Fear of Change and the Turkish Coup
17 July 2016
By Abdulrahman Al-Rashed
When the streets of Cairo were filled with huge crowds that came out to
protest against poor public services and the bad security situation during
Mohamed Morsi's presidency in July 2013, the atmosphere was more fearful than
when the people came out onto Tahrir Square two years earlier.
There is a big difference between the two events that took place in the same
capital. Fears increased as a result of clashes in and outside the protest
areas, and for the first time, it seemed that the Egyptian January 25
revolution could head in the same direction as the revolutions that we saw in
Libya, Syria and Yemen. The months following Morsi's deposal were not easy and
were full of clashes and threats to the stability of the country.
Regardless of differing opinions concerning the legitimacy of Morsi's rule,
stabilising Egypt and preventing it from being exposed to security crises that
divide it is considered an acceptable justification to depose him. Likewise,
Morsi remaining in office was not an acceptable option for a large country
like Egypt because of the chaos that accompanied his presidency.
The situation in Turkey is different. Turkey is a stable country and its
regime has democratically evolved over three decades. The current government
was elected by a large majority and there aren't any huge popular movements
that call for a regime change. The coup attempt suddenly occurred in this
politically stable situation a week ago, and aimed to disrupt civil order and
seize power. It felt like the world had suddenly stopped in those three
I do not deny the existence of people who are angry with Recep Tayyib
Erdogan's government and are at odds with it. This is part of the reality of
the region that is filled with differences and alliances. However, almost all
regional governments and politicians must have been worried that night. They
knew that splits, confrontations and chaos would accompany the coup if it was
successful. Would the Middle East be able to cope with a fifth state that was
afflicted with chaos? No world powers are able to control or contain the
ongoing wars in Libya, Yemen, Iraq, and Syria so that they do not spill into
the surrounding region and affect it. The world is no longer preoccupied with
the ongoing Syrian tragedy because it has become accustomed to it and is bored
of watching news about Syria every night. However, the situation in Syria is
heart-breaking. The most recent disaster took place two days ago when the
regime bombed four hospitals and a blood donation centre in Aleppo.
We do not know the number of victims, and the bombings were hardly covered by
news channels and newspapers. The world was preoccupied with a crime committed
by a German of Iranian origin who opened fire on civilians at a shopping
centre in Munich. Less than two days after the incident occurred, a Syrian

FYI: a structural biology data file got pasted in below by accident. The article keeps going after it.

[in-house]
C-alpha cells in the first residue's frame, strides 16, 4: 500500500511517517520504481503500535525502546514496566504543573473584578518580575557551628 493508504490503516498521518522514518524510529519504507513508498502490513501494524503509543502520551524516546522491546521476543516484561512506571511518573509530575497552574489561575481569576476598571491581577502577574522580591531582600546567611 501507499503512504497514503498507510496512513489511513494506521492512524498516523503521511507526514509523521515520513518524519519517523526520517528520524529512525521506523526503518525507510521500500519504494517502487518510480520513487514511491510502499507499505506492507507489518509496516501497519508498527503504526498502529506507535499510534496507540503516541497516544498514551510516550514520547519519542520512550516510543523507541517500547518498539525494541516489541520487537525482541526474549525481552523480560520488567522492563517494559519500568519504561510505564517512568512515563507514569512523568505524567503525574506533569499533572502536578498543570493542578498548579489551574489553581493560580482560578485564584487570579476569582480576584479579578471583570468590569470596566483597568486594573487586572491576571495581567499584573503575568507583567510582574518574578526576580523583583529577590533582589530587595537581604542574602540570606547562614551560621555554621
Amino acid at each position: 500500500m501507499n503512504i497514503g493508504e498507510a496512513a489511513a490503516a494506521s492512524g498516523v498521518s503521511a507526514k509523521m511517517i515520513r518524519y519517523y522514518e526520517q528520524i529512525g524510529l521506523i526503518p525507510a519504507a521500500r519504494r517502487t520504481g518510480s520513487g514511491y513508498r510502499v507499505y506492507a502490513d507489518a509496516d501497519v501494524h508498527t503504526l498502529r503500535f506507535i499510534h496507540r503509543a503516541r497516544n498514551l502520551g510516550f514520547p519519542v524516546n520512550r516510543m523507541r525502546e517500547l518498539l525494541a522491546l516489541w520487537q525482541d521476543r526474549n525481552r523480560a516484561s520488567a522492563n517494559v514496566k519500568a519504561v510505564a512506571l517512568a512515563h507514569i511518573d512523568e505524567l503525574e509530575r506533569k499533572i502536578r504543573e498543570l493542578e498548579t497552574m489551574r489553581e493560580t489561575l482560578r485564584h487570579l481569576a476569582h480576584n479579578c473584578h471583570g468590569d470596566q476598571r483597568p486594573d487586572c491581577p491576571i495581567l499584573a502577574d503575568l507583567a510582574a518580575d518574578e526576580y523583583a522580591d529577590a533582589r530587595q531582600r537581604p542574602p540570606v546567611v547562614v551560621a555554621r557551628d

immigrant killed a woman with a machete.
What would the state of the region be if another large country like Turkey was
afflicted with a similar situation and it was thrown into disarray because of
the coup? It's a very scary prospect for the world, not just for the Turks and
the region. Even if the coup succeeded, Turkey would have been plagued by
unrest as a result of the change and its society would have been split.
No one in the region wants to see Turkey, or any other country, join the group
of countries afflicted with disaster. No one in Europe wants Turkey to become
a gateway for terrorists, millions of immigrants and the anarchy that
threatens their area. Despite the differences between the countries, the
politicians are aware of the consequences of uncalculated adventures, and they
know very well that any attempt to change the situation in the region will
threaten them all.
This applies to everyone, and I imagine that Iran and Russia are also afraid
of the consequences of change in Turkey. From the preliminary investigation
and the pictures taken that night, those behind the coup are a small faction
of the army and are linked to a religious group. If the coup was successful,
there is no doubt that divisions in the army would have appeared, and perhaps
even dangerous confrontations.
All the possibilities that politicians can expect from change in Turkey
confirms it is an adventure that no one wishes for. Some of the region's
governments are making major concessions in order to put out the fires raging
in Syria, Iraq, Yemen, and to some extent Libya. God alone knows what would
have happened to Turkey had the coup been successful and the country was
divided; something that we cannot imagine.
Al Rashed is the general manager of Al -Arabiya television. He is also the
former editor-in-chief of Asharq Al- Awsat, and the leading Arabic weekly
magazine, Al Majalla. He is also a senior Columnist in the daily newspapers of
Al Madina and Al Bilad. He is a US post-graduate degree in mass
communications. He has been a guest on many TV current affairs programs. He is
currently based in Dubai.